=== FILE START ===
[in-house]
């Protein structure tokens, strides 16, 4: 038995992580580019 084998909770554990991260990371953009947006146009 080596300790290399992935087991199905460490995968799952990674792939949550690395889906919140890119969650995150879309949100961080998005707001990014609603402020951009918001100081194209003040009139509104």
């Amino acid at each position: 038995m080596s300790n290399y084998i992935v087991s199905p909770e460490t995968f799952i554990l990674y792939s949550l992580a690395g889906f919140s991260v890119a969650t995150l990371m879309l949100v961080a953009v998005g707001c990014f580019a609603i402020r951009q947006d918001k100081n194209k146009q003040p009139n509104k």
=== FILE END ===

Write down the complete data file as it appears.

[in-house]
């Protein structure tokens, strides 16, 4: 038995992580580019 084998909770554990991260990371953009947006146009 080596300790290399992935087991199905460490995968799952990674792939949550690395889906919140890119969650995150879309949100961080998005707001990014609603402020951009918001100081194209003040009139509104």
């Amino acid at each position: 038995m080596s300790n290399y084998i992935v087991s199905p909770e460490t995968f799952i554990l990674y792939s949550l992580a690395g889906f919140s991260v890119a969650t995150l990371m879309l949100v961080a953009v998005g707001c990014f580019a609603i402020r951009q947006d918001k100081n194209k146009q003040p009139n509104k």